Iontophoresis is the electrically enhanced transport of charged substances usually bioactive materials. The procedure is a known means of transdermal drug delivery. For instance, in U.S. Pat. No. 4,141,359, by S. C. Jacobsen et al., Which is incorporated herein by reference, disclose an improved iontophoresis device for the topical administration of ionic drugs or chemicals through epidermal tissue without mechanical penetration. The positive and negative electrodes are attached to the skin at separate locations. The ionic form of the drug is added to the appropriate electrode and is conducted into and through the epidermal tissue by means of direct current from a power source. A number of problems exist in this type of delivery, where the electrodes are separate.
There is a well-recognized and important need to sample and quantify bioactive substances in the body (typically, the blood). For example, it may be crucial to monitor the presence of a key endogenous biochemical for the purpose a disease diagnosis, or it may be essential to follow, and hence, optimize, the blood level of an administered drug during a chemotherapeutic regimen. Usually, the desired determination is achieved by analysis of a blood sample which is withdrawn invasively via an injected needle into a collection tube.
The passive transdermal collection of theobromine in vivo is also disclosed by C. C. Peck, et al. 1987, supra. No electrical current enhancement of the migration is disclosed.
No literature was found which describes a substantially noninvasive procedure for biomaterial sampling of the systemic circulation. It will require a unique application of iontophoresis to "extract" systemically circulating molecules into a collection device positioned on the skin or mucosal membrane surface. The present invention does not involve puncture of the skin nor of any blood vessel.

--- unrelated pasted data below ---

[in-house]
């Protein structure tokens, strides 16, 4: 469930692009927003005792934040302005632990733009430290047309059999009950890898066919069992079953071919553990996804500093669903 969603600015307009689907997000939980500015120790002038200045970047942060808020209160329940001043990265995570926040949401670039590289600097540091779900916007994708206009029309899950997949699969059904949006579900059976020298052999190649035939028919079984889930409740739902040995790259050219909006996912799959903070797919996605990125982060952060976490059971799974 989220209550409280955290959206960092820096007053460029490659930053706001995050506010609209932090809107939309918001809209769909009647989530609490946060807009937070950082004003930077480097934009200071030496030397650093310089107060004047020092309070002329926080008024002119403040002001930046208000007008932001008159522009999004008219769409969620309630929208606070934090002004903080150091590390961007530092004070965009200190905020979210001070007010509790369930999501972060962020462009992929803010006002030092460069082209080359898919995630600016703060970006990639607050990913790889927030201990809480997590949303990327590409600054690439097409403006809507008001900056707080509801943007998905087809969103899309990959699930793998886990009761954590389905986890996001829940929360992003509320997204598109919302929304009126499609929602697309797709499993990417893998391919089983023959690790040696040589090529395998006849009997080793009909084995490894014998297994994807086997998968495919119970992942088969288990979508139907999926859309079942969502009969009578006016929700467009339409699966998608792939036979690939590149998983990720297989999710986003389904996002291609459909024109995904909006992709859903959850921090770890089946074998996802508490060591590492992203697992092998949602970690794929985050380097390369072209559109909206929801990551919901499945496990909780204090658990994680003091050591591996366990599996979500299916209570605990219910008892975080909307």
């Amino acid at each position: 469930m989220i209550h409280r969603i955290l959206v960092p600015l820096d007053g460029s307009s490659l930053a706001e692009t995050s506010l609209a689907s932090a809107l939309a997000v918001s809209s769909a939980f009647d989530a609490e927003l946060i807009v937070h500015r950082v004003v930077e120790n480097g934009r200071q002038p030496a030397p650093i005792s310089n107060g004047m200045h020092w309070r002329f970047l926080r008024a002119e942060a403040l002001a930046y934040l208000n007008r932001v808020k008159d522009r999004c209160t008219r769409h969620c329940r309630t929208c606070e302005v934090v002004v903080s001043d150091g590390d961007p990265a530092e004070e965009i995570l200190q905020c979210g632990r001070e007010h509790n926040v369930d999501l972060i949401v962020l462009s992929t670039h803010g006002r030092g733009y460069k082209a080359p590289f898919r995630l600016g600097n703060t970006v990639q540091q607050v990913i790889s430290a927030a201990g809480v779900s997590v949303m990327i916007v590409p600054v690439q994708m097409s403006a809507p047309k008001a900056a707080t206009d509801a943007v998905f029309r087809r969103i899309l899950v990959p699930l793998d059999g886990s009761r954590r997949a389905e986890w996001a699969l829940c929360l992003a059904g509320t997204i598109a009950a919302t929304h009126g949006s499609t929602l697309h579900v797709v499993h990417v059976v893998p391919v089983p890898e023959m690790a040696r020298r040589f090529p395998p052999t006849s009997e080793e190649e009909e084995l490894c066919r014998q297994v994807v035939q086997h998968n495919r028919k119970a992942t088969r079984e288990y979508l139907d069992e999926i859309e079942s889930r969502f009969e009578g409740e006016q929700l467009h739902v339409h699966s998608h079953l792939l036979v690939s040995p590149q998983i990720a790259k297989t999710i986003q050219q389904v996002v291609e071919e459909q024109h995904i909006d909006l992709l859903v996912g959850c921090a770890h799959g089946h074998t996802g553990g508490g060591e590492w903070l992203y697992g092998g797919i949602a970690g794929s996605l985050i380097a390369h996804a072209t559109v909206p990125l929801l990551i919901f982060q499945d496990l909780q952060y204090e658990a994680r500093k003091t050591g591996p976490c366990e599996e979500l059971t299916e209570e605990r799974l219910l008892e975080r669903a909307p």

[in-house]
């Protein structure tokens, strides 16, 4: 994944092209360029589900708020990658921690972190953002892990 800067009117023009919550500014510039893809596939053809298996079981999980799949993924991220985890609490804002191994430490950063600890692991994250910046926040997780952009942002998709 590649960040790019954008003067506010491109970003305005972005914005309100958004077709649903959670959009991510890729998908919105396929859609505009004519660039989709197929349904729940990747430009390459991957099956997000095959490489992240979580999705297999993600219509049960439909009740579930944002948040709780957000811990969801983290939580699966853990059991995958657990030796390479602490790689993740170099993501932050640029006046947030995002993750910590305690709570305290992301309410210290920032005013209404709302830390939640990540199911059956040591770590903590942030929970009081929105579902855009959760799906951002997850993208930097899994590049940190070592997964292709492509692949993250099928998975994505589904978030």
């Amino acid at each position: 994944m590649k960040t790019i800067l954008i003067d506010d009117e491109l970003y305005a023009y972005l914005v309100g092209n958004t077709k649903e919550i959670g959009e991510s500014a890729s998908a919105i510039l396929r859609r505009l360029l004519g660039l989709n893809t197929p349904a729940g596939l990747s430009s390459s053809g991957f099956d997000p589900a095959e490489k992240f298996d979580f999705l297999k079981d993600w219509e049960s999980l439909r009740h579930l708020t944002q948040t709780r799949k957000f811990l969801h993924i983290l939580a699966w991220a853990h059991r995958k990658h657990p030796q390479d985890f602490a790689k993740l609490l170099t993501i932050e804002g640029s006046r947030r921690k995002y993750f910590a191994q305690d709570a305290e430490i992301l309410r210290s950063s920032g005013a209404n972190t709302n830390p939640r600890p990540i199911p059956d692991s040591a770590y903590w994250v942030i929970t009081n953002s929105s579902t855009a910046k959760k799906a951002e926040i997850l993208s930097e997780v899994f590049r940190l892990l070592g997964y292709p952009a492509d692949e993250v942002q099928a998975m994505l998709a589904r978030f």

There exists a need to continuously or noncontinuously monitor certain key biochemical parameters in hospitalized patients, and a need for a new class of medical devices to obtain real-time, on-line quantitation. A biosensor is a microelectronic device that utilizes a bioactive molecule as the sensing signal-transducing element.
K. W. Hunter, Jr., in Archives of Pathological Laboratory Medicine, Vol. III, pp. 633-636, published in July 1987, discloses in a general manner the range of devices and the physical properties which are examined. Hunter also includes a general diagram for a transdermal dosimeter. This reference does not provide needed additional specific information to create an operating biosensing-feedback-drug delivery system.
C. C. Peck et al. in the Journal of Pharmacokinetics Biopharmaceutics, Vol. 9, No. 1, pp. 41-58, published in 1981, discusses the use of continuous transepidermal drug collection (CTDC) in assessing drug in-take and pharmacokinetics. It was concluded that when back transfer is minimized, CTDC may be a useful tool to access the amount of drug exposure, etc., but offers little advantage over discrete sampling of other body fluids in the study of other aspects of drug disposition kinetics.
U.S. Pat. Nos. of interest include: 4,329,999; 4,585,652; 4,708,716; 4,689,039; 4,702,732; 4,693,711; 4,717,378; 4,756,314; 4,699,146; 4,700,710; 4,706,680; 4,713,050; 4,721,111; 4,602,909; 4,595,011; 4,722,354; 4,722,726; 4,727,881; 4,731,049; 4,744,787; 4,747,819; 4,767,401.
Y. B. Bannon, European Patent Application Publication No. 252,732 (Jan. 13, 1988) to a transdermal drug delivery system is of general interest.
References of interest include:
W. Scharamm, et al., "The Commericalization of Biosensors," MD&GI, pp. 52-57, publised in November, 1987.
A. F. Turner, et al., "Diabetes Mellitus: Biosensors for Research and Management," Biosensors, Vol. 1, pp. 85-115, published by Elsevier Applied Science Publishers, Ltd., England, 1985.
Y. Ikarlyaman, et al., Proc. Electrochem. Soc., 1987, 87-9 (Proc. Symp. Chem. Sens.) 378. CA 107-(22); 207350n.
P. H. S. Tso, et al. Anal Chem., 1987, 59 (19), 2339, CA 107(14); 1262448.
H. Wollenberger, et al., K. Anal. Lett., 1987, 20(5), 857, CA 107(9); 73551.
P. J. Conway, et al., D. A. Sens. Actuators, 1987, 11(4), 305, CA 107(5); 36151.
M. Mascini, et al., Clin. Chem., (Winston-Salem, N.C.) 1987, 33(4), 591 CA 107(5): 35851h.
I. Hanning, et al., Anal. Lett., 1988 19(3-4) 461, CA 105(6); 48993q.
M. Shirchirl, et al., Diabetes Care, 1986, 9(3), 298. CA 105(5): 38426t.